Quiznos is paring back the number of stores it operates and hoping to woo more return customers with added capabilities to its mobile app.
The fast-food franchise’s Toasty Points loyalty app now has Apple Pay capabilities and added data collection. For instance, every time a user makes a purchase or checks into a Quiznos location through the app, Quiznos requests feedback with an optional message box and rating system that asks about the customer’s experience. A low rating is automatically flagged by Quiznos for customer support to follow up with those people to determine the issues.
Quiznos has received more than 40,000 complaints and compliments from customers since September 2016, when the app launched nationally. That amount of feedback is more than three times what Quiznos sees from social channels or the franchises’ customer support phone line and website, the methods it relied on for feedback in the past.
Quiznos receives a range of feedback, the majority of which is positive with a small percentage being negative. One person might complain about how they received the wrong order. Another might compliment the speed of service. But it’s the negative responses that help the franchise the most. For instance, one common complaint from app users is that Quiznos employees need to be trained further in using the app’s ordering program. With this information, Quiznos can understand which locations are in need of employee training and information behind why a store isn’t performing as well as it should.
“We are in the fast-food industry, and there’s a lot of employee turnaround,” said Tim Kraus, director of interactive and innovation at Quiznos, “so this type of feedback is really helpful for us to make sure our stores are operating at the best level they are.”
The data gained from the app also helps Quiznos tailor marketing messages for franchises so they are specific to the type of audience they reach, said Kraus.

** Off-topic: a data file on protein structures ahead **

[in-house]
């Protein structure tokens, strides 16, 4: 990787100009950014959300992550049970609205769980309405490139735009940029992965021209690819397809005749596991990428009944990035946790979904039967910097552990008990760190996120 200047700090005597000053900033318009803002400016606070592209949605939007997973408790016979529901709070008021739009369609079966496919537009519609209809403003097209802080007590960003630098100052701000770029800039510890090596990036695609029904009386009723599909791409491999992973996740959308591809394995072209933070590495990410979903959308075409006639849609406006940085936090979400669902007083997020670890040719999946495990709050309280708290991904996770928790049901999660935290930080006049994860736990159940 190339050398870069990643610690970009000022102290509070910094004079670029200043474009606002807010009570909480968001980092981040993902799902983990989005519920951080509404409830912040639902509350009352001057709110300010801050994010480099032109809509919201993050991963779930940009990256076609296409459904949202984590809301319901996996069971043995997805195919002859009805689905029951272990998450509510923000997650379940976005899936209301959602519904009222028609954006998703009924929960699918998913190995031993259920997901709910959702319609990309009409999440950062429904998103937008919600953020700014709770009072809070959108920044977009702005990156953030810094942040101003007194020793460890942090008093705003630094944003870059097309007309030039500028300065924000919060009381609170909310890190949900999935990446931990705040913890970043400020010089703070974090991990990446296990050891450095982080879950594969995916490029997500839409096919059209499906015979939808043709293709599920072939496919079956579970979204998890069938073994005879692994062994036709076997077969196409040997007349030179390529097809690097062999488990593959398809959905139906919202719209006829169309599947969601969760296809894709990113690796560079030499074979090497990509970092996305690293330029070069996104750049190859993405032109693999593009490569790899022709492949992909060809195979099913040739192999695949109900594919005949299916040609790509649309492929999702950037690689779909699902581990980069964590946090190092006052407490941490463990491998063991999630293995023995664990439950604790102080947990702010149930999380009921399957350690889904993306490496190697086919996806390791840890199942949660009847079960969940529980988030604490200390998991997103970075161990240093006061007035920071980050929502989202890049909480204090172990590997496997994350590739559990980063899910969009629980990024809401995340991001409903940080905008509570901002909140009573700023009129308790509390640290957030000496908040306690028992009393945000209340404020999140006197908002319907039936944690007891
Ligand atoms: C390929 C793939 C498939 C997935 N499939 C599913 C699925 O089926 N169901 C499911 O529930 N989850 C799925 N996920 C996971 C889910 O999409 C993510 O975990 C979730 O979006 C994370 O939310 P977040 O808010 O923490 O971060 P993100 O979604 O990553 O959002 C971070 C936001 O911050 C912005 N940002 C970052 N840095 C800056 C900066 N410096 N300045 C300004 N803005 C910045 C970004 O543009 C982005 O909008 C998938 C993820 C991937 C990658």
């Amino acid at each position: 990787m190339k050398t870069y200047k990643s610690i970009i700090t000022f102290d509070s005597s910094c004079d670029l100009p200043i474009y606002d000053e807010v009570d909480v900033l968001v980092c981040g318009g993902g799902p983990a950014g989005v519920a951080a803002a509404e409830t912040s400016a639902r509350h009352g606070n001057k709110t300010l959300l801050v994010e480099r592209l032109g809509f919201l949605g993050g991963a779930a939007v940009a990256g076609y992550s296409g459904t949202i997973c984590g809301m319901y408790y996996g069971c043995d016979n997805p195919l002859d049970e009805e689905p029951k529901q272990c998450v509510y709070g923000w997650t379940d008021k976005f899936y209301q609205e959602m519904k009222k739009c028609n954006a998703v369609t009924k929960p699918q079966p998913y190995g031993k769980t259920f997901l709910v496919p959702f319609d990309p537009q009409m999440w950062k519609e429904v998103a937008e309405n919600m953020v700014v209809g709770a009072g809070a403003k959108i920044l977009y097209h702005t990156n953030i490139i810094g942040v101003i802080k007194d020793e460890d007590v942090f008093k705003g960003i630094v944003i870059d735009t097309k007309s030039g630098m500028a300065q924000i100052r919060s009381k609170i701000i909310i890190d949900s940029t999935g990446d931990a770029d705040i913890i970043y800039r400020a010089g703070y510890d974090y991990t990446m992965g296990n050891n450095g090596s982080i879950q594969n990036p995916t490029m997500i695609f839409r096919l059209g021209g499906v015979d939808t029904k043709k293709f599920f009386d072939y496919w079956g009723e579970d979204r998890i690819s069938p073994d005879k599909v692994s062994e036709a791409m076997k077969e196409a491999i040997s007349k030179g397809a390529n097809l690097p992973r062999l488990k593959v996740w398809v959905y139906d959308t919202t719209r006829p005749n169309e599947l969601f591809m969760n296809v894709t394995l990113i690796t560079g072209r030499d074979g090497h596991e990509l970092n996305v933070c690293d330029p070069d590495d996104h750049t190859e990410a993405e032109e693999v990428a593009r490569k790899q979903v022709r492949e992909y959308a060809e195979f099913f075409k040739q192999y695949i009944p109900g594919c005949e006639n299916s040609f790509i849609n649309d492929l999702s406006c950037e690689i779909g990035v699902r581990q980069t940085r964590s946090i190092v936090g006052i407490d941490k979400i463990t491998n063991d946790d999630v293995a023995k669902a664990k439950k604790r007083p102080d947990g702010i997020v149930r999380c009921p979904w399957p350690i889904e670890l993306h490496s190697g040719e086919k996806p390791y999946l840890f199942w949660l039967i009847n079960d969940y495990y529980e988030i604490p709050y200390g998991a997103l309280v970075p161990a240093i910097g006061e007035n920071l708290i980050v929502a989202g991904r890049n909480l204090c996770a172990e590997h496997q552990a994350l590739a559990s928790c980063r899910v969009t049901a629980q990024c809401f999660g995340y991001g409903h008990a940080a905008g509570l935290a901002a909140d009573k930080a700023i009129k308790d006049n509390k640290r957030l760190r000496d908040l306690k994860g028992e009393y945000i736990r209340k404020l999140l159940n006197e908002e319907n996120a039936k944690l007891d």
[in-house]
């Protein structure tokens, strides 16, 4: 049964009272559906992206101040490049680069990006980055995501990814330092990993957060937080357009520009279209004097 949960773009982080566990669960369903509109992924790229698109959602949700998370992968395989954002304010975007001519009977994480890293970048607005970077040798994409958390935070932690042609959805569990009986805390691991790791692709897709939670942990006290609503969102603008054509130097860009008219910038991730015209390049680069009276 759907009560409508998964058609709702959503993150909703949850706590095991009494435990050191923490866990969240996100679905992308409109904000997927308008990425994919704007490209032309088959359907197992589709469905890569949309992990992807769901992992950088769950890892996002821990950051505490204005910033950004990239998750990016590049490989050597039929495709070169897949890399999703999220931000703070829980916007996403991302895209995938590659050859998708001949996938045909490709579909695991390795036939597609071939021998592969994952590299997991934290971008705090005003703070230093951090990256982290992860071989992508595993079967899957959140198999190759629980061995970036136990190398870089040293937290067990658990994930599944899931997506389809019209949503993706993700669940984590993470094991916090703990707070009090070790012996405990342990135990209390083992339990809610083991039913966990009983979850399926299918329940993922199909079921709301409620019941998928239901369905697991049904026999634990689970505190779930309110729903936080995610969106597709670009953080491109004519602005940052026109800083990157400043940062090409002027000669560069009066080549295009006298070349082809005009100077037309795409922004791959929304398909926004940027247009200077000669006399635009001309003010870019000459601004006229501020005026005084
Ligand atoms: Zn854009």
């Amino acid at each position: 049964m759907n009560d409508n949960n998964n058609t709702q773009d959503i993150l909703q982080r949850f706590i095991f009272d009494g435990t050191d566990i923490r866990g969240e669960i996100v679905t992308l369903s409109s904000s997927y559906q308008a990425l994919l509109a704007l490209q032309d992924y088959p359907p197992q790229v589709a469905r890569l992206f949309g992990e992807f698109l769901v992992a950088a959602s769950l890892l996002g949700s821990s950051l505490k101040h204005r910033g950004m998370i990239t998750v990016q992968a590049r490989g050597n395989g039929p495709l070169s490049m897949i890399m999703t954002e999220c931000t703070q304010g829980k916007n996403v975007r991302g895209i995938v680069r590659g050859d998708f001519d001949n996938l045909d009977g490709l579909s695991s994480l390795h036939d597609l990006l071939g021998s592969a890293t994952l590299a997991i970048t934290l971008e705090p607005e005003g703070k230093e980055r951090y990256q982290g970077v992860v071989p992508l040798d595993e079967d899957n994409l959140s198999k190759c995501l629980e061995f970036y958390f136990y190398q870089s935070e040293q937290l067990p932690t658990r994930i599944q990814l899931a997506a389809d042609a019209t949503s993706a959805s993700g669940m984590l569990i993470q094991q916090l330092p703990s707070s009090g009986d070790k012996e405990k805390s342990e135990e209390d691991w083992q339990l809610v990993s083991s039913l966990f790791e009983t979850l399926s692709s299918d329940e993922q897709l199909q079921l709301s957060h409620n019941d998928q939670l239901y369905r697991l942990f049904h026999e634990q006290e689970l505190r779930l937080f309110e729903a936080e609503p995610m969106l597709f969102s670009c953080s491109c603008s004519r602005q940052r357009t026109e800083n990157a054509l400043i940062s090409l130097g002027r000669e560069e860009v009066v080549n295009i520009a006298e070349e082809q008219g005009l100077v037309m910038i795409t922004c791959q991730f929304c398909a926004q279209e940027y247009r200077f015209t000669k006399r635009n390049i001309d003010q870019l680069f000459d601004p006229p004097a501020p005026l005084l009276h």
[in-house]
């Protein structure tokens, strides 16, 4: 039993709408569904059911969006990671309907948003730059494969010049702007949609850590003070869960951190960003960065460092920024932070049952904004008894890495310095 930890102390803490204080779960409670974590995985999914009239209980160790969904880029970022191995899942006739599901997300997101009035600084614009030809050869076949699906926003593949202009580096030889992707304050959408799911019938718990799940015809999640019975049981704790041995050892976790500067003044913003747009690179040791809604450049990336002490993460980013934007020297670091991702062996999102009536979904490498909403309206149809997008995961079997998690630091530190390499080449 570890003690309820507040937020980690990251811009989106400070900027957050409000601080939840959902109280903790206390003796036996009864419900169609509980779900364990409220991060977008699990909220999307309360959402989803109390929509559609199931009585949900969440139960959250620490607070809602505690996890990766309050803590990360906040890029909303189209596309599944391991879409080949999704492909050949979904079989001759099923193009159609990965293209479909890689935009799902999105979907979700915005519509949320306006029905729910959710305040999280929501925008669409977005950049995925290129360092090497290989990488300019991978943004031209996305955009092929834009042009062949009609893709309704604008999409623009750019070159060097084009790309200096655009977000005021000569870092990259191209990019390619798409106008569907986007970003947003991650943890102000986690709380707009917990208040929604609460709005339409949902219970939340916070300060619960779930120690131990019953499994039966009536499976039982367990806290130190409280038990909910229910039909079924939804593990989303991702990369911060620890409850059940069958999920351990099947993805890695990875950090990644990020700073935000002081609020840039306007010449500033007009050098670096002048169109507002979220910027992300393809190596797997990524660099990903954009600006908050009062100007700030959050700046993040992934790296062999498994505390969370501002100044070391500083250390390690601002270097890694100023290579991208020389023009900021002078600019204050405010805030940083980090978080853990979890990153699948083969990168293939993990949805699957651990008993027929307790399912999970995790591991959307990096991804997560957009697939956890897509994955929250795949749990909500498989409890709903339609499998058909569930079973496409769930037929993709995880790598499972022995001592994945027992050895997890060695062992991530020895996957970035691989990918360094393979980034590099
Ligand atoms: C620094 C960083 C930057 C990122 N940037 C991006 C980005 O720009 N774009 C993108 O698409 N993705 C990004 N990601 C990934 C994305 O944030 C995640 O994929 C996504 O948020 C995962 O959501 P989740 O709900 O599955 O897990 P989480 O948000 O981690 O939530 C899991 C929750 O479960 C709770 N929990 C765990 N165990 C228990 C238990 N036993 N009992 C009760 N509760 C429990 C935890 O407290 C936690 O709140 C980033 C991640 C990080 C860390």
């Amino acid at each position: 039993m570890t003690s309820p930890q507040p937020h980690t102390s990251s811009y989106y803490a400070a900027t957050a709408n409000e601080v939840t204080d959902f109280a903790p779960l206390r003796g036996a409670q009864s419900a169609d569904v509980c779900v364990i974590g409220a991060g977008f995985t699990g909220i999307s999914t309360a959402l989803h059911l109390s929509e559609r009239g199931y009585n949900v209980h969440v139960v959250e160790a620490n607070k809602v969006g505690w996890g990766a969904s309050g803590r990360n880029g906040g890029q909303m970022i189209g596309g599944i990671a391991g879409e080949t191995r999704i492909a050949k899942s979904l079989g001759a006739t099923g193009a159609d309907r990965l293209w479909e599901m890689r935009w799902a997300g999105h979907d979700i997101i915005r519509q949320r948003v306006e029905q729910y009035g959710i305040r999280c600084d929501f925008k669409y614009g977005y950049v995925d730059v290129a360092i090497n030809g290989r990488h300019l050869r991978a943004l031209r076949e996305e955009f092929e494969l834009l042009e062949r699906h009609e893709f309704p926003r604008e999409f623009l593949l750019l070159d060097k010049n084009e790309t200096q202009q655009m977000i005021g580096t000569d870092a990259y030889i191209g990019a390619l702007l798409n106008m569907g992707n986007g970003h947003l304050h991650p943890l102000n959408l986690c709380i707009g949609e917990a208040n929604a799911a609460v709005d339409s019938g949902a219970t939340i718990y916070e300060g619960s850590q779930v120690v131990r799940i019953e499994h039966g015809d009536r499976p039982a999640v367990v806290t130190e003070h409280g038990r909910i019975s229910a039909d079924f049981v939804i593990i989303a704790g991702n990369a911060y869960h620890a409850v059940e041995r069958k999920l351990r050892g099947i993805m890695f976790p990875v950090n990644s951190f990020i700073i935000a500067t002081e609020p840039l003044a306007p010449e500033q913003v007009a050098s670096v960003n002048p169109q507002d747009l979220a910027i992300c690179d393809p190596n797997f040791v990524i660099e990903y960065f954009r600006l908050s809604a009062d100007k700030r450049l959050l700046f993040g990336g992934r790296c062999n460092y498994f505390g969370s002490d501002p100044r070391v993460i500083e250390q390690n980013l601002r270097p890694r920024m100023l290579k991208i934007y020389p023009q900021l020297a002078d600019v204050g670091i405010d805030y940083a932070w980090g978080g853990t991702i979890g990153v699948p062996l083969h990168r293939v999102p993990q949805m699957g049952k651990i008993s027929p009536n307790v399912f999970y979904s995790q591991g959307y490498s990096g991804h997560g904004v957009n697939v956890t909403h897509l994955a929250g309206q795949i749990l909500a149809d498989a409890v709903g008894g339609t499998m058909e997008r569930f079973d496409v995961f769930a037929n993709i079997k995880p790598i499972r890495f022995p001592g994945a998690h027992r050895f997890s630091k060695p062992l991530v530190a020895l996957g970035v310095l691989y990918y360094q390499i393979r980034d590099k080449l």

“We are always trying to make sure that we aren’t over-messaging customers or messaging them with the wrong offers,” he said. “If you purchase a vegetarian sub every time you come in, I don’t want to message you an offer for a steak sub and vice versa.”
Quiznos has to do as much as possible to make sure its remaining stores stay as proactive and up to standards as possible. Quiznos was once a growing business. In 2007, it operated 5,000 stores worldwide, 4,600 of which were located in the U.S. But legal battles with franchisees and increased competition from rivals Subway, Panera, Potbelly, Jersey Mike’s and Firehouse Subs led Quiznos to close stores, file for bankruptcy and change up its management. In 2014, Quiznos emerged from bankruptcy, but it has continued to close stores domestically and internationally. Today, it operates 800 stores worldwide, with 500 in North America.
The fallout can be seen across Quiznos’ social channels (it has nearly 1.4 million followers on Facebook, 127,000 followers on Twitter and only 13,300 followers on Instagram), where the majority of comments concern its shrinking number of stores. “Please open more stores,” writes one commenter on Twitter. “I miss you.”